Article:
University Counseling Center (UCC)
Guide to Alcohol and Other Drugs
What Can Parents Do?
Many times parents and young adults have a difficult time talking about alcohol and other drugs (AOD). To avoid negative outcomes, it is important for parents and students to be aware of the risks and possible consequences associated with AOD use. Research indicates that parents play a key role in the overall success of university students.
Here are a few ways to talk to your student and some topics that should be discussed.
What to do right now:
- Communicate the facts and risks regarding AOD use.
- Set clear and realistic expectations regarding academics, finances and AOD use.
- Discuss a balance between social time and study time.
- Be a good example/role model.
- Understand how enabling behaviors can increase risk for problems.
- Continue the dialog and carefully listen to your student.
- Have you decided whether or not to drink, smoke or use other drugs at UR?
- How can I help you with that decision?
- Let's talk about the pros, cons, and risks associated with your decisions.
If your student intends not to drink, ask:
- What will you do if you find yourself at a party with only alcohol to drink?
- What will you say if someone asks you why you are not drinking?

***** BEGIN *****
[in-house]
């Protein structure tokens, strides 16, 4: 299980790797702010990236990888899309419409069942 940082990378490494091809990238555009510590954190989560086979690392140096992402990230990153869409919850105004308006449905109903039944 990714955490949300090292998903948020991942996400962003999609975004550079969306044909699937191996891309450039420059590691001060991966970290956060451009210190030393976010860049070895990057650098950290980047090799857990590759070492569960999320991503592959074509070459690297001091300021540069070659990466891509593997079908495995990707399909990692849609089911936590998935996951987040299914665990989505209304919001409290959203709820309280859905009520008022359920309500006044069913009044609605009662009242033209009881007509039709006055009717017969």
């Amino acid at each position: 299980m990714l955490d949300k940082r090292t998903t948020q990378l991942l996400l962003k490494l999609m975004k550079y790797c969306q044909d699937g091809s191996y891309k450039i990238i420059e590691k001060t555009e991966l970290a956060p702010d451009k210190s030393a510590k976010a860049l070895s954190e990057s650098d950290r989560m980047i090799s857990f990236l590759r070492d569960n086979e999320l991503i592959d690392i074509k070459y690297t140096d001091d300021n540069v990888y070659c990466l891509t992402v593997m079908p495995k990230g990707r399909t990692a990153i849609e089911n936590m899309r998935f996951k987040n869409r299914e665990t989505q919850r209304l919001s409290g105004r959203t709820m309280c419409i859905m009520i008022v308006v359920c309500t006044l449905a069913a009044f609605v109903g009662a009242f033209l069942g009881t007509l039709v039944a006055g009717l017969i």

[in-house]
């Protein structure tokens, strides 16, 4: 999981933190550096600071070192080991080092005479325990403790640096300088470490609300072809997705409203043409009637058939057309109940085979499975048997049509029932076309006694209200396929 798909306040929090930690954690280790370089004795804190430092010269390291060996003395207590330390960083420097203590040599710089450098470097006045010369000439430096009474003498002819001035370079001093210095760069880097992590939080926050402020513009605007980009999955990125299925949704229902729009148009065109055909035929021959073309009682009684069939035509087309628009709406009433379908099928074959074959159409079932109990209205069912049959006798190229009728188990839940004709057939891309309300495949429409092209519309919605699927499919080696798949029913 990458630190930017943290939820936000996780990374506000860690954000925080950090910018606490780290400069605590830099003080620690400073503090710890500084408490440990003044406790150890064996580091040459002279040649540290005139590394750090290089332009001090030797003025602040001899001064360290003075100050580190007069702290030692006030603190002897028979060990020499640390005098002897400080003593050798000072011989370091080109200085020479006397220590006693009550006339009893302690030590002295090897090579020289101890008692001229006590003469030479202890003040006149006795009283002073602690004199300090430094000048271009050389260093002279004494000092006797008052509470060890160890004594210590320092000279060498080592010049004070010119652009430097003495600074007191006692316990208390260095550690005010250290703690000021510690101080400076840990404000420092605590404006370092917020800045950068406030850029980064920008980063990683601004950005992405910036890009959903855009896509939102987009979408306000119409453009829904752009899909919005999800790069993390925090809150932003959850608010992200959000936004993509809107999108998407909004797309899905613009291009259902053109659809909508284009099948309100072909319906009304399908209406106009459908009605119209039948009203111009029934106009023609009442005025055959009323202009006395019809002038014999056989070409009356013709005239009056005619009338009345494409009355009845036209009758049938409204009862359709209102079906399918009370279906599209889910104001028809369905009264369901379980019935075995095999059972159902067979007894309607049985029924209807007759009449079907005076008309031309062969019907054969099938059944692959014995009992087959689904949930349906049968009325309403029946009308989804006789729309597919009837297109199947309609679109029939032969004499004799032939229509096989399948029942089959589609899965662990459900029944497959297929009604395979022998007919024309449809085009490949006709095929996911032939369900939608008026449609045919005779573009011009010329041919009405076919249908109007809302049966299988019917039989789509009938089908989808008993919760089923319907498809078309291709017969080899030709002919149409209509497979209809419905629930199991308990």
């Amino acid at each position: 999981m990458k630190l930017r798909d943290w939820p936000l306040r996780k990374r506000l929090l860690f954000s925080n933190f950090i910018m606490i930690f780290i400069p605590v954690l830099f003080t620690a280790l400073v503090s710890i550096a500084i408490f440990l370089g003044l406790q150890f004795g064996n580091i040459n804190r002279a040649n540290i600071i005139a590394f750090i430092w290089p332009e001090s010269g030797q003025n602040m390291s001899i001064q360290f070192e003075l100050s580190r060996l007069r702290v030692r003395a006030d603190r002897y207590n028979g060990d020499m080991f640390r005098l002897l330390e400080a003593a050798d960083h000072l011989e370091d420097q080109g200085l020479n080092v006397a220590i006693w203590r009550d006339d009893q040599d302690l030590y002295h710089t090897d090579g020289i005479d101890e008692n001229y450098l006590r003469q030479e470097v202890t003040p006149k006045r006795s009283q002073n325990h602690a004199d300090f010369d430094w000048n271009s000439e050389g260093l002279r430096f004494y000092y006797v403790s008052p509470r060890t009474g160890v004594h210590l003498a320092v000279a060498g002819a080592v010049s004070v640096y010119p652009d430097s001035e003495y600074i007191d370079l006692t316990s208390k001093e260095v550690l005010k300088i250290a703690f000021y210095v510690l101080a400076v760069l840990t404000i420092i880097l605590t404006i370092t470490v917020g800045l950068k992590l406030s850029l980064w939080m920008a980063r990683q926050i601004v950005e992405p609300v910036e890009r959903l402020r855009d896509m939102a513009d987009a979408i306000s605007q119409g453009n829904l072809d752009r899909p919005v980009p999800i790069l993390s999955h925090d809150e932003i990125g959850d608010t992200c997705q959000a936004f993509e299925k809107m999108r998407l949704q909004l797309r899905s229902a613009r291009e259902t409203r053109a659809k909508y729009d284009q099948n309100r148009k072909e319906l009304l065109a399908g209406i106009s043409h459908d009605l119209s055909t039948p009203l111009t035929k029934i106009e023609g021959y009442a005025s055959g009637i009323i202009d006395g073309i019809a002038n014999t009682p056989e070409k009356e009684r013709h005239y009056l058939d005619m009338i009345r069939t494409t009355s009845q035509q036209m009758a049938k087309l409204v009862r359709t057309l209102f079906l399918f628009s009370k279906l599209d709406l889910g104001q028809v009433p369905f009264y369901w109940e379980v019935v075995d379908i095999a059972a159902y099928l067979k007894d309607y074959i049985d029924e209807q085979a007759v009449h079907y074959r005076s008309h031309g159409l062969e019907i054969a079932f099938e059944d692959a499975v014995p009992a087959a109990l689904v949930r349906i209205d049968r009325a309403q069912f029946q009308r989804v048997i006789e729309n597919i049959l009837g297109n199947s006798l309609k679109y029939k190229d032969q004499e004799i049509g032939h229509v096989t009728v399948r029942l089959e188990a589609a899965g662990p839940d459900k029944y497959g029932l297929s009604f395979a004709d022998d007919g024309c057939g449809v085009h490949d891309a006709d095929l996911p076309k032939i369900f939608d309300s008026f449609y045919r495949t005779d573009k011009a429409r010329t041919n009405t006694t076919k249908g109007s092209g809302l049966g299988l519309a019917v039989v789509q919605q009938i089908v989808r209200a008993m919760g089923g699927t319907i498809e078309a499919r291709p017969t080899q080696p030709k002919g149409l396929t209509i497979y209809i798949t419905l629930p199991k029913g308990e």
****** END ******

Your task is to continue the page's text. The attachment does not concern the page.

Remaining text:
- What will you do if someone offers you other drugs?
- What will you do if you are asked to "baby-sit" someone who is very drunk? How will you know if he/she may have alcohol poisoning?
Once your student is at UR, ask questions such as:
- What do you think of the classes you are taking?
- How are you getting involved on campus?
- Are you meeting many new people?
- What is the social scene like, what do you do for fun?
- What is different from what you expected?
- What challenges have you faced?
KEEP ASKING QUESTIONS!
How Students are Enabled to Make High Risk Choices
Enabling is any response people make to someone's high risk choices that allows them to keep making those choices without much sense of risk. There are a variety of ways that students are enabled to use alcohol and other drugs, many are very discreet. When enabling occurs, individuals do not experience as many of the negative consequences of their use.
Enabling behaviors include:
- Denying there is a problem
- Bailing out
- Covering up
- Making excuses
- Offsetting consequences
- Taking over responsibility
- Encouraging high-risk use
Parents, faculty/staff, and peers can all play a role in enabling student's high-risk choices without being conscious of the impact of their actions. Therefore, we all have the responsibility and challenge to create an environment where low-risk choices are the norm.
From Georgia State University, Parent Resources